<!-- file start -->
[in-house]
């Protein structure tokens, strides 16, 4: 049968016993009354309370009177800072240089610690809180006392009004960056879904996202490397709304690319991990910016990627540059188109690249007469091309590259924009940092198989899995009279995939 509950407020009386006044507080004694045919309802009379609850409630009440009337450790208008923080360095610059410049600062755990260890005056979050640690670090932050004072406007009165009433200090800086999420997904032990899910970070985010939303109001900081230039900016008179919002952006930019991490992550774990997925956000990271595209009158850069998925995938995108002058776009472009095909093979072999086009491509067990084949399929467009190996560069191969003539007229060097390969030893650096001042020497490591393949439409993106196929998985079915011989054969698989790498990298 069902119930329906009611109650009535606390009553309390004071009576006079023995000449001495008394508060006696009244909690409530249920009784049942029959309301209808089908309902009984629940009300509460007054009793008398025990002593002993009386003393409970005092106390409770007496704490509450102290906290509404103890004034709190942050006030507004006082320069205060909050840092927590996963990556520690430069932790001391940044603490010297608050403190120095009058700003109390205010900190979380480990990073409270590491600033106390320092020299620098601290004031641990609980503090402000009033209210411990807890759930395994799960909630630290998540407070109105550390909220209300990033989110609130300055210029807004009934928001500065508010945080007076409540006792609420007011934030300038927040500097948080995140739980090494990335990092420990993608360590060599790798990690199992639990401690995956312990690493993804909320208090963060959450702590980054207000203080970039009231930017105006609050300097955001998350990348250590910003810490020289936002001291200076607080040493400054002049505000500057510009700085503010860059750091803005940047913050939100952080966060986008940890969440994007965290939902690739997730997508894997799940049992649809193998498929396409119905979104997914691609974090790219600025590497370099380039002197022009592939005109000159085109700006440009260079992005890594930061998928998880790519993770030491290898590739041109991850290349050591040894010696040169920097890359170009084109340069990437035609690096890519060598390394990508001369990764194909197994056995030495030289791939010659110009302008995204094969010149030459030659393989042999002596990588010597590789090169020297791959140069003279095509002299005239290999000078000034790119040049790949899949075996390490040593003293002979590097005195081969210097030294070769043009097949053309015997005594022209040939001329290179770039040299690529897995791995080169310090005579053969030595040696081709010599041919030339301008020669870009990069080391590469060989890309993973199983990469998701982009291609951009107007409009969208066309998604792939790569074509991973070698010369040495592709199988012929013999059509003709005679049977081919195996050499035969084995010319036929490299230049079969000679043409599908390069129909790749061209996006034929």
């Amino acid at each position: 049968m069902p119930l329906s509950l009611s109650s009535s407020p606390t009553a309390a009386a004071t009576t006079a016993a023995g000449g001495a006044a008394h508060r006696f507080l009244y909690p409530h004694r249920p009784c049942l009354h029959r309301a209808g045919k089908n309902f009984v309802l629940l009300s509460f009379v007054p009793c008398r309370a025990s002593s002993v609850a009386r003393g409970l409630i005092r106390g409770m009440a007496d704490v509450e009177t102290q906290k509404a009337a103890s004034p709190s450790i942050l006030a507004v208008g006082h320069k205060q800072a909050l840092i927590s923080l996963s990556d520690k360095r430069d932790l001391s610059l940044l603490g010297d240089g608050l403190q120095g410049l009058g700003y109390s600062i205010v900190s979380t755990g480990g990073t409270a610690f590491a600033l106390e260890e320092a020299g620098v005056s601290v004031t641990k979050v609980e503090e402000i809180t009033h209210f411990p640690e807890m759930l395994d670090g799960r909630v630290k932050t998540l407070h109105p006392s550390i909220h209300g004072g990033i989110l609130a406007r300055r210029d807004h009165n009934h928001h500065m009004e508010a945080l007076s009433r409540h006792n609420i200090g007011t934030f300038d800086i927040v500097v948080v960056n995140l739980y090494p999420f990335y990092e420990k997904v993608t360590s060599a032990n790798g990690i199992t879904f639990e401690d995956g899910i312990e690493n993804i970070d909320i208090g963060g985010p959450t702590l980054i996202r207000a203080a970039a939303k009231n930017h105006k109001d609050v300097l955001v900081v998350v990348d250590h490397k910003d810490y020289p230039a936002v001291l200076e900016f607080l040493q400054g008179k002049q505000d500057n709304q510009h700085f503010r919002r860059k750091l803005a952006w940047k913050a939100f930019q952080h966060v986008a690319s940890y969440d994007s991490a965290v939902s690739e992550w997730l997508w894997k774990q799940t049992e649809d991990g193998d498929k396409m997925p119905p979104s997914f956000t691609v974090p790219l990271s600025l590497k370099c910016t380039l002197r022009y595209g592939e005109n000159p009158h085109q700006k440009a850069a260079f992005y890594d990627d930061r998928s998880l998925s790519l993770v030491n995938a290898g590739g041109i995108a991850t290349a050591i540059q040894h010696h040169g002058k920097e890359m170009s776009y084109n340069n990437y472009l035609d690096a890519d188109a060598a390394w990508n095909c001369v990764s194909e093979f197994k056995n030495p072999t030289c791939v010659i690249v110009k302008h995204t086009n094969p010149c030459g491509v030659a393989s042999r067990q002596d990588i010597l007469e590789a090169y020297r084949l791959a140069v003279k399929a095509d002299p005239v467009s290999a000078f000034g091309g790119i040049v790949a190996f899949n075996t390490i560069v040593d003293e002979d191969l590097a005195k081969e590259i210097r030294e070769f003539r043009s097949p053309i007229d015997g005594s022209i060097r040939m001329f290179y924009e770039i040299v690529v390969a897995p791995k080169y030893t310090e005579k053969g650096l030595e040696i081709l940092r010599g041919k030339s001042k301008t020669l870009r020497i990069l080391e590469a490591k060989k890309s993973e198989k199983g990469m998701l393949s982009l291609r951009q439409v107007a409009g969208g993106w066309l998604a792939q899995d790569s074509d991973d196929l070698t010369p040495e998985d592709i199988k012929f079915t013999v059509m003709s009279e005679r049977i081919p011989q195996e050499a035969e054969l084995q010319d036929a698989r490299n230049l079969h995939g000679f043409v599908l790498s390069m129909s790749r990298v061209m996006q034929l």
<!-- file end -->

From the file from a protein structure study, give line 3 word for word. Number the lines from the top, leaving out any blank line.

């Amino acid at each position: 049968m069902p119930l329906s509950l009611s109650s009535s407020p606390t009553a309390a009386a004071t009576t006079a016993a023995g000449g001495a006044a008394h508060r006696f507080l009244y909690p409530h004694r249920p009784c049942l009354h029959r309301a209808g045919k089908n309902f009984v309802l629940l009300s509460f009379v007054p009793c008398r309370a025990s002593s002993v609850a009386r003393g409970l409630i005092r106390g409770m009440a007496d704490v509450e009177t102290q906290k509404a009337a103890s004034p709190s450790i942050l006030a507004v208008g006082h320069k205060q800072a909050l840092i927590s923080l996963s990556d520690k360095r430069d932790l001391s610059l940044l603490g010297d240089g608050l403190q120095g410049l009058g700003y109390s600062i205010v900190s979380t755990g480990g990073t409270a610690f590491a600033l106390e260890e320092a020299g620098v005056s601290v004031t641990k979050v609980e503090e402000i809180t009033h209210f411990p640690e807890m759930l395994d670090g799960r909630v630290k932050t998540l407070h109105p006392s550390i909220h209300g004072g990033i989110l609130a406007r300055r210029d807004h009165n009934h928001h500065m009004e508010a945080l007076s009433r409540h006792n609420i200090g007011t934030f300038d800086i927040v500097v948080v960056n995140l739980y090494p999420f990335y990092e420990k997904v993608t360590s060599a032990n790798g990690i199992t879904f639990e401690d995956g899910i312990e690493n993804i970070d909320i208090g963060g985010p959450t702590l980054i996202r207000a203080a970039a939303k009231n930017h105006k109001d609050v300097l955001v900081v998350v990348d250590h490397k910003d810490y020289p230039a936002v001291l200076e900016f607080l040493q400054g008179k002049q505000d500057n709304q510009h700085f503010r919002r860059k750091l803005a952006w940047k913050a939100f930019q952080h966060v986008a690319s940890y969440d994007s991490a965290v939902s690739e992550w997730l997508w894997k774990q799940t049992e649809d991990g193998d498929k396409m997925p119905p979104s997914f956000t691609v974090p790219l990271s600025l590497k370099c910016t380039l002197r022009y595209g592939e005109n000159p009158h085109q700006k440009a850069a260079f992005y890594d990627d930061r998928s998880l998925s790519l993770v030491n995938a290898g590739g041109i995108a991850t290349a050591i540059q040894h010696h040169g002058k920097e890359m170009s776009y084109n340069n990437y472009l035609d690096a890519d188109a060598a390394w990508n095909c001369v990764s194909e093979f197994k056995n030495p072999t030289c791939v010659i690249v110009k302008h995204t086009n094969p010149c030459g491509v030659a393989s042999r067990q002596d990588i010597l007469e590789a090169y020297r084949l791959a140069v003279k399929a095509d002299p005239v467009s290999a000078f000034g091309g790119i040049v790949a190996f899949n075996t390490i560069v040593d003293e002979d191969l590097a005195k081969e590259i210097r030294e070769f003539r043009s097949p053309i007229d015997g005594s022209i060097r040939m001329f290179y924009e770039i040299v690529v390969a897995p791995k080169y030893t310090e005579k053969g650096l030595e040696i081709l940092r010599g041919k030339s001042k301008t020669l870009r020497i990069l080391e590469a490591k060989k890309s993973e198989k199983g990469m998701l393949s982009l291609r951009q439409v107007a409009g969208g993106w066309l998604a792939q899995d790569s074509d991973d196929l070698t010369p040495e998985d592709i199988k012929f079915t013999v059509m003709s009279e005679r049977i081919p011989q195996e050499a035969e054969l084995q010319d036929a698989r490299n230049l079969h995939g000679f043409v599908l790498s390069m129909s790749r990298v061209m996006q034929l």